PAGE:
Inbreeding is the accepted practice in animal husbandry of setting desired characteristics within a line. When you inbreed (and also linebreed) what you should be doing is attempting to produce your ideal for your breed. This is not to be done by the novice, as the novice can not possibly know enough about each of the individual animals appearing in the pedigrees of the dogs to be mated to make an informed enough decision to proceed. So much of what you hear in the general population concerning the practice of inbreeding animals (or breeding them, period) has no basis in fact. What is it that we most often hear? That inbreeding brings out the weakness in the animal and contributes to the deterioriation of the breed - they become tempermentally unsound, physically weak and have less vigor. This can be true, but only if you *do not breed* for soundness, strength and vigor. Stated another way, the way to ensure that you do not lose vitality when inbreeding on your stock is by selecting and breeding for vigor (and temperament and soundness, etc.) when you breed for the other desired characteristics. This is done whether you inbreed, linebreed or outcross. But, by inbreeding, you multiply the strength of the desired characteristics and can more readily eliminate those that are not desired (or faulty). You keep the best and breed on from there. Again, no one without *extensive* knowledge of the dogs they are dealing with should attempt to inbreed! You must begin with superior stock to be inbred upon and superior animals in any breed are few and far between!
A case in point. In the fairly recent past, I went to the UK to look for a stud dog I first wrote down exactly what I wanted in a dog. I was not looking for the "perfect" dog, but was looking for one that had the characteristics I needed to specifically bring into my breeding program. We looked at a number of dogs and then Merlin walked into the ring at Crufts. I was totally smitten. He had everything we were looking for on our list (except we had listed a red and white!) Because he had everything we wanted and needed physically, the next step was to check out his pedigree. I was thrilled when I saw how he was bred! His sire and dam were half brother and sister, both being sired by E. Ch. Belroyd Nutcracker. But it didn't stop there! His sire (E.Ch. Llyswen Break Every Rule) was not only sired by Nutcracker, but was also the result of a half-brother half-sister breeding. Nutcracker is sired by Pemland Royal Command, as is Llyswen Beauty, Break Every Rule's dam. So here is another inbreeding! But it didn't stop there! Merlin's dam, Dream Girl, was sired by Nutcracker and her dam (Cantata) was a daughter of E.Ch. Blands Limited Edition of Belroyd - you guessed it, a Nutcracker son! As I have seen and had my hands on Break Every Rule, his sire and dam, his litter sister and also Nutcracker and his dam Jacana, plus the Limited Edition dog, I had seen the major portion of his pedigree myself. I had also had the opportunity to discuss those in his pedigree I had not seen with knowledgeable breeders and had seen some of them on video. I felt I had a pretty good handle on where the strengths and weaknesses were in his pedigree. I was so excited. Merlin was the perfect foil for my other very strongly bred stud dog, Ch. Caralon's Shades of Dickens (Shane), and was going to be a cornerstone for my future breeding endeavors. Alas, the story ended quickly when Merlin, through an unfortunate accident, was rendered sterile. I do have one daughter, and there is a stunning young Merlin son out of Shane's litter sister whom I intend to mate her with in a year or so. This is just about as concentrated a pedigree as you can get - but I have a definite plan and I know where I'm going not only with this breeding, but with the next several steps.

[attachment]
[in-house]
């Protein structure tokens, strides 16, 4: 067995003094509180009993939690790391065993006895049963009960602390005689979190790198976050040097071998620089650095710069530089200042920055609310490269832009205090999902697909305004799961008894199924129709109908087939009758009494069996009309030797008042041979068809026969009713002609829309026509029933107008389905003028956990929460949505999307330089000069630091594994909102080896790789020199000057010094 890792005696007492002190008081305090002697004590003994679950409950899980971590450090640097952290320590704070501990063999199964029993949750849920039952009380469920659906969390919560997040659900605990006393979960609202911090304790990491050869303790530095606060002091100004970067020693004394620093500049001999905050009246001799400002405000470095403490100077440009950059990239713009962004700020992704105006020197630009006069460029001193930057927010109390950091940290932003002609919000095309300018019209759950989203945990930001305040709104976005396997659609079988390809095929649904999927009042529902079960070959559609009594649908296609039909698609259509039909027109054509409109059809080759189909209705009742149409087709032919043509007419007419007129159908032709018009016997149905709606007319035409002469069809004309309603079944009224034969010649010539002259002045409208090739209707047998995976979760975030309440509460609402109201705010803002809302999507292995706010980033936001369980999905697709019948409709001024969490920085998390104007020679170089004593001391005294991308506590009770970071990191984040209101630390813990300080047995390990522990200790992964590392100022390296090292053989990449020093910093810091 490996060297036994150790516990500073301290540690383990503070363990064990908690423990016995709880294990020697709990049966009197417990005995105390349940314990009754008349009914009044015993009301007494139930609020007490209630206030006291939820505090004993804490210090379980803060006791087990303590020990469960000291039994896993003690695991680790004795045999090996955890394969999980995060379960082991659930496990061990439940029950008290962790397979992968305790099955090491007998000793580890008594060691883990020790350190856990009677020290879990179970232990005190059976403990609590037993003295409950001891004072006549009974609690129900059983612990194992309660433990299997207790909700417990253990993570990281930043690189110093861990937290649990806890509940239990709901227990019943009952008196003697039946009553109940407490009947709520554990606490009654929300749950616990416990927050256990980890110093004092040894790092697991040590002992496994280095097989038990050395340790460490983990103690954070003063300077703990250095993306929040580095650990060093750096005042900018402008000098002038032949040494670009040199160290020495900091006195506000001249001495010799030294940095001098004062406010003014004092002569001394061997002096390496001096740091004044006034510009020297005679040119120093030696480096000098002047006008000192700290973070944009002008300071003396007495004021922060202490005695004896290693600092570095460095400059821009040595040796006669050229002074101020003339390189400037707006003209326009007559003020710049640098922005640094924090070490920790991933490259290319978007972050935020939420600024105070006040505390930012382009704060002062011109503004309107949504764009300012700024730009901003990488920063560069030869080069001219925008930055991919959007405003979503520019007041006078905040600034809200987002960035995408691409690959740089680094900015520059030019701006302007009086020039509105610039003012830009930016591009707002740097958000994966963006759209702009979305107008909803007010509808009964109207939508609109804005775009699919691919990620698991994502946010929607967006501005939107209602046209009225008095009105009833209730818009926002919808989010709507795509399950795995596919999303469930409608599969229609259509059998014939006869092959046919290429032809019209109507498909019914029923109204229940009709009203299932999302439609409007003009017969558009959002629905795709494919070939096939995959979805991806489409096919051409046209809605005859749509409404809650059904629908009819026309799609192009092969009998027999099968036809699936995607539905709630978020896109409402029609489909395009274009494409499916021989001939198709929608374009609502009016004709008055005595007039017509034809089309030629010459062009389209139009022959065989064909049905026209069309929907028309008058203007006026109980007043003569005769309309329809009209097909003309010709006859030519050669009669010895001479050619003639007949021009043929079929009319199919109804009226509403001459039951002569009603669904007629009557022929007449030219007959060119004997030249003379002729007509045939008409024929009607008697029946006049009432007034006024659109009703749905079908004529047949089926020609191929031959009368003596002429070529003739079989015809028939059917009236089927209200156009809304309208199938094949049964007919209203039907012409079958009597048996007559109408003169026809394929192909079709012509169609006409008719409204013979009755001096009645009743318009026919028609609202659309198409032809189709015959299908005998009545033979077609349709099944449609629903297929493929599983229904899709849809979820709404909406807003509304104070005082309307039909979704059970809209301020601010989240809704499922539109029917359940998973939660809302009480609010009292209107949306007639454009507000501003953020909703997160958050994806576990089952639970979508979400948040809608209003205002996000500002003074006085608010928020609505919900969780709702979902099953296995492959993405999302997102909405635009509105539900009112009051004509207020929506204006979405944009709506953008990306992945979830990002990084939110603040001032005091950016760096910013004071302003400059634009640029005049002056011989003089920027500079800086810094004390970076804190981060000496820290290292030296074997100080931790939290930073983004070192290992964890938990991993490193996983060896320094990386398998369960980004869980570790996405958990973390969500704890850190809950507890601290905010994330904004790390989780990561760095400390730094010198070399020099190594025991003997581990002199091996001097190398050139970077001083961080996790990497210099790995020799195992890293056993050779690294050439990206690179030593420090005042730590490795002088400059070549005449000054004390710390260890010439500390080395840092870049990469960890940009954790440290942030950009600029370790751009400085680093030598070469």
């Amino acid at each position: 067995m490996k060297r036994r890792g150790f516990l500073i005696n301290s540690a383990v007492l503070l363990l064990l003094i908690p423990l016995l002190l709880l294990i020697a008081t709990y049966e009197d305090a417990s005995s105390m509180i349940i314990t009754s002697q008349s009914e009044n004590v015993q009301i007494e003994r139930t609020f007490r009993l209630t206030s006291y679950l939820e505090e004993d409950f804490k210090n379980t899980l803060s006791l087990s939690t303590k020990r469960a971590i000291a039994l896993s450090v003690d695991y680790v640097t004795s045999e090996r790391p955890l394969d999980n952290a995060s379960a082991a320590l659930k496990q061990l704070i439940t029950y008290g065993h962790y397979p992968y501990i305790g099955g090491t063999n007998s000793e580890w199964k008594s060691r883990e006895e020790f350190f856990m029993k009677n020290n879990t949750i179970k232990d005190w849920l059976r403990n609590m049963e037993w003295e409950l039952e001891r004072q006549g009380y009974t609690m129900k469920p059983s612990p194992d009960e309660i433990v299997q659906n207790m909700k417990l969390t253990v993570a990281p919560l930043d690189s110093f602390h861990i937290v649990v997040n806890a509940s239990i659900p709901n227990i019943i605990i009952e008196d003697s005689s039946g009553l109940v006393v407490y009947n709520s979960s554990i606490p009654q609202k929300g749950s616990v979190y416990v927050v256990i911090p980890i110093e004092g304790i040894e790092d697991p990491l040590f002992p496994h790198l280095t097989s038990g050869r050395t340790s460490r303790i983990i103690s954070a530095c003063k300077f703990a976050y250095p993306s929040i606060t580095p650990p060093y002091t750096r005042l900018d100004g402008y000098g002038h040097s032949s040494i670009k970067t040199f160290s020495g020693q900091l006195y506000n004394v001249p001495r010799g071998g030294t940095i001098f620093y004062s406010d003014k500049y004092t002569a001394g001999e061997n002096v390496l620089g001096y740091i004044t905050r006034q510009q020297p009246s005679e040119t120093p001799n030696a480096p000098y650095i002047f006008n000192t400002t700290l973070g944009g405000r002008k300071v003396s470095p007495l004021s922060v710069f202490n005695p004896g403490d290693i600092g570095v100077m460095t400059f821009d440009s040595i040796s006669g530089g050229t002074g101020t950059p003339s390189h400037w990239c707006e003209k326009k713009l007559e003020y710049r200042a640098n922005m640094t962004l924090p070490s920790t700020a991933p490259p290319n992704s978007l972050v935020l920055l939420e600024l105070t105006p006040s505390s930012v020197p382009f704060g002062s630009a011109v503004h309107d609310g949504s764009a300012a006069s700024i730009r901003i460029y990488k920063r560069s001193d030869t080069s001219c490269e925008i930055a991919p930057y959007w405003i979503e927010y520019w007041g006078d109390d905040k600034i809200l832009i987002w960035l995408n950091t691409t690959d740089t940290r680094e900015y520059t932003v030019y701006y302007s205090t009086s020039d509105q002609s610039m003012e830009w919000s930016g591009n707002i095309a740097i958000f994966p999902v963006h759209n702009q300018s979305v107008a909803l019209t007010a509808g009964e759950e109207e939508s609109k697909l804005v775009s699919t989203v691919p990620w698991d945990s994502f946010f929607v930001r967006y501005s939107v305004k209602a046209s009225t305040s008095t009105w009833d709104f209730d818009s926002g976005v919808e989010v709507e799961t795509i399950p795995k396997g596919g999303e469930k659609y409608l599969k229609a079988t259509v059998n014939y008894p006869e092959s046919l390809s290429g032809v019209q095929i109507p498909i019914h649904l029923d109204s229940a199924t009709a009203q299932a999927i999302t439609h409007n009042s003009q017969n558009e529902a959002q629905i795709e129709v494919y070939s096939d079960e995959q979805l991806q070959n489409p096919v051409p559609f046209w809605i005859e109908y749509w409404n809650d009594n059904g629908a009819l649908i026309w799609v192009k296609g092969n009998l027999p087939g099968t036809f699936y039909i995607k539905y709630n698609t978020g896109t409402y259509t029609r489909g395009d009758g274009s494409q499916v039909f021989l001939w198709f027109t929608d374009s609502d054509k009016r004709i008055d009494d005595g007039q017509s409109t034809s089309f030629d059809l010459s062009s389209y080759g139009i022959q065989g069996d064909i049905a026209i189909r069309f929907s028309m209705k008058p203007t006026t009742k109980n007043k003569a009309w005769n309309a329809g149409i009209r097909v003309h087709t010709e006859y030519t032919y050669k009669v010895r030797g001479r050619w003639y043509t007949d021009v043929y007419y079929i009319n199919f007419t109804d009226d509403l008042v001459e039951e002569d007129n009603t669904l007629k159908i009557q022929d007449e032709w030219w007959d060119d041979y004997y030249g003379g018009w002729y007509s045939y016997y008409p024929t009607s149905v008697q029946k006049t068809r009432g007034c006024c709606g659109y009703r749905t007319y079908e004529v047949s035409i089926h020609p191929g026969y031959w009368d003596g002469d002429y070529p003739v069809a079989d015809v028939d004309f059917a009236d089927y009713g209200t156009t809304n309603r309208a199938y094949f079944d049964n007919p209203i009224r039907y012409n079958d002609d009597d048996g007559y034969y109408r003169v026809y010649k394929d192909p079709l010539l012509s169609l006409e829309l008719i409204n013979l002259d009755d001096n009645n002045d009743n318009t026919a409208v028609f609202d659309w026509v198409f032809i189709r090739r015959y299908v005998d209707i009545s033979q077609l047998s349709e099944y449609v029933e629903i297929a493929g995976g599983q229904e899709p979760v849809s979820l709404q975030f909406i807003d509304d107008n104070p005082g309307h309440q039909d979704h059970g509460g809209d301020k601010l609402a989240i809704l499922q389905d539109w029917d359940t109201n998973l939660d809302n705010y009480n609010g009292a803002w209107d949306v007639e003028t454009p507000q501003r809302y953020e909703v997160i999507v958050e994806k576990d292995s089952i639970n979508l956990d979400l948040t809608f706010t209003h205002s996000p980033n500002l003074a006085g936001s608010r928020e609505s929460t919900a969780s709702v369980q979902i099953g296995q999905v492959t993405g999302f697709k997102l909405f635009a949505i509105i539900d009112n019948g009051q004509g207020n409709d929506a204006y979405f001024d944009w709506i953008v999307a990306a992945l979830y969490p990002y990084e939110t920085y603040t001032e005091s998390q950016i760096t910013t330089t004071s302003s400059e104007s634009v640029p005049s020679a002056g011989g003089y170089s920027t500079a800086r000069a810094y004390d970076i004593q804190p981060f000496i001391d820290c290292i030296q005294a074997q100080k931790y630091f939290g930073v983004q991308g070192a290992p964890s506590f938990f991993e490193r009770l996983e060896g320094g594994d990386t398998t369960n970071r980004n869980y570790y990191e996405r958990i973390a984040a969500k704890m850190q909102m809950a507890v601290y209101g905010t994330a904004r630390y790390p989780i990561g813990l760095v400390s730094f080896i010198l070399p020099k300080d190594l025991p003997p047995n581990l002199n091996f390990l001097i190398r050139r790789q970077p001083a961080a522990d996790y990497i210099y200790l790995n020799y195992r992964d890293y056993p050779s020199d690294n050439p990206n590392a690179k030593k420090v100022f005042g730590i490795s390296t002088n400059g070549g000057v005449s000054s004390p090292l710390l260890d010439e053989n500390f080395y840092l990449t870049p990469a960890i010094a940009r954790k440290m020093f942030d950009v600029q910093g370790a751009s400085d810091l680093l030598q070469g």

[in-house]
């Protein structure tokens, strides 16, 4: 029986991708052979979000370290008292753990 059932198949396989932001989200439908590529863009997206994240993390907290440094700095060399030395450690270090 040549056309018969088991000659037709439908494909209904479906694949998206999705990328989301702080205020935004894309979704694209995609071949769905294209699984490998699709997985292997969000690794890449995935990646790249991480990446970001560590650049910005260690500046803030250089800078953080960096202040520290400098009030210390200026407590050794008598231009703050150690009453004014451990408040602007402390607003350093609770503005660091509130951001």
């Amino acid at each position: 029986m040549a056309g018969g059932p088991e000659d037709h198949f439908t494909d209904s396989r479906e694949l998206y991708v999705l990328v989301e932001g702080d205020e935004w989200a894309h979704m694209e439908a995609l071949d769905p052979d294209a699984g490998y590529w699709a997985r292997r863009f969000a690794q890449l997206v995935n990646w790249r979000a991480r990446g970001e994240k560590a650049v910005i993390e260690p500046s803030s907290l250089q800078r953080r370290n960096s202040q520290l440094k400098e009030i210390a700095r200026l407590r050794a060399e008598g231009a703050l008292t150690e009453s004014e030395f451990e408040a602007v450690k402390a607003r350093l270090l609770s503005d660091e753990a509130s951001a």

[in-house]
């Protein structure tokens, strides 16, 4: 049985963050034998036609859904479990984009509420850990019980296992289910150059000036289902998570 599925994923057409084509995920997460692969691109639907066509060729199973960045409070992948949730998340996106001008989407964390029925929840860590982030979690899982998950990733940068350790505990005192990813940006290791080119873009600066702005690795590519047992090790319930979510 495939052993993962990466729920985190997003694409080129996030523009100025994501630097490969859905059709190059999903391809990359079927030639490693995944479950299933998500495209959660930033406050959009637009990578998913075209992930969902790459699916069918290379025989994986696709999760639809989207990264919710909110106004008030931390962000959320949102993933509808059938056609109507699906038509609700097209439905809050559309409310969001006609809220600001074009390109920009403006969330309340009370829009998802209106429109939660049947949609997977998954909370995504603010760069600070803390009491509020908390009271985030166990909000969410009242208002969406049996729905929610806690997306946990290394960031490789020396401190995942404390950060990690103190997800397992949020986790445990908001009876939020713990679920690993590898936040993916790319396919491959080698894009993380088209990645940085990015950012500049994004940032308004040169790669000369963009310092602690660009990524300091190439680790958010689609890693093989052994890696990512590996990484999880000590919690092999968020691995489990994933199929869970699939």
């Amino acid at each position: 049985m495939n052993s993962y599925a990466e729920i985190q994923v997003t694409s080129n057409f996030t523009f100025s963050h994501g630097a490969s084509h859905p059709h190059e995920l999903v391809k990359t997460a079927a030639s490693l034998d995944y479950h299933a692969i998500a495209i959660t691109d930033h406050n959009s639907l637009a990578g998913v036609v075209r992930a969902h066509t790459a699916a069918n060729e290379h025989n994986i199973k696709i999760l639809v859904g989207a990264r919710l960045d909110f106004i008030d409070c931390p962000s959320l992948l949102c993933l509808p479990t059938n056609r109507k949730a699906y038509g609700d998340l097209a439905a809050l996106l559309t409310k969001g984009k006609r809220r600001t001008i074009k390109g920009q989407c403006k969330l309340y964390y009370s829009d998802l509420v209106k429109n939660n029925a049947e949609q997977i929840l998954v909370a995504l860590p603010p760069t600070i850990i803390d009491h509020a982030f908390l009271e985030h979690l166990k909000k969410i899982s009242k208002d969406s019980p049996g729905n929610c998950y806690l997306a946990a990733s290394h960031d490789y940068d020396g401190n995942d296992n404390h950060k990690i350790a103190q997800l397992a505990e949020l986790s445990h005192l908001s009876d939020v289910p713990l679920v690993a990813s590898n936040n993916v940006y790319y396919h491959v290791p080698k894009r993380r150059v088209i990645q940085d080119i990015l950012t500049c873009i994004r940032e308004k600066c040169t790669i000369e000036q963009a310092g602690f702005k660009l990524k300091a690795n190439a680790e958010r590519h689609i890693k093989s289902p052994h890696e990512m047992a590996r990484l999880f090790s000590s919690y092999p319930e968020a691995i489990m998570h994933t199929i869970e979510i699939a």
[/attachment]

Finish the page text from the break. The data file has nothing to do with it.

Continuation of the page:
I had gotten away from the basics as I have described them over many years of breeding. Through a couple of not so successful breedings I had basically backed myself into a corner and found that I was having to start afresh. The dogs that I had bred on from my original bitch (of 20 years ago) had to be removed from the breeding program. Buying an intensely linebred (inbred) stud dog that had the characteristics I desired who was linebred on dogs that carried those same characteristics was the best way to introduce the desired characteristics into my lines on the bitch and her offspring that remained (from another line).
For those just starting out, the safest way to breed your dog is by linebreeding. When you use this method, you usually pick out the very best dog in your dog's pedigree and breed to the best dog you can find that has this same dog in his pedigree, too.
So the answer to your question is that inbreeding in the wrong hands can and ususally is disastrous. But if you have a well thought out plan with a *thorough* knowledge of the dogs that make up the pedigree, inbreeding is the best way to go to set the characteristics you want and quickly identify and elimnate those that you don't. Does this make sense - or is all of this clear as mud?Stephanie Hedgepath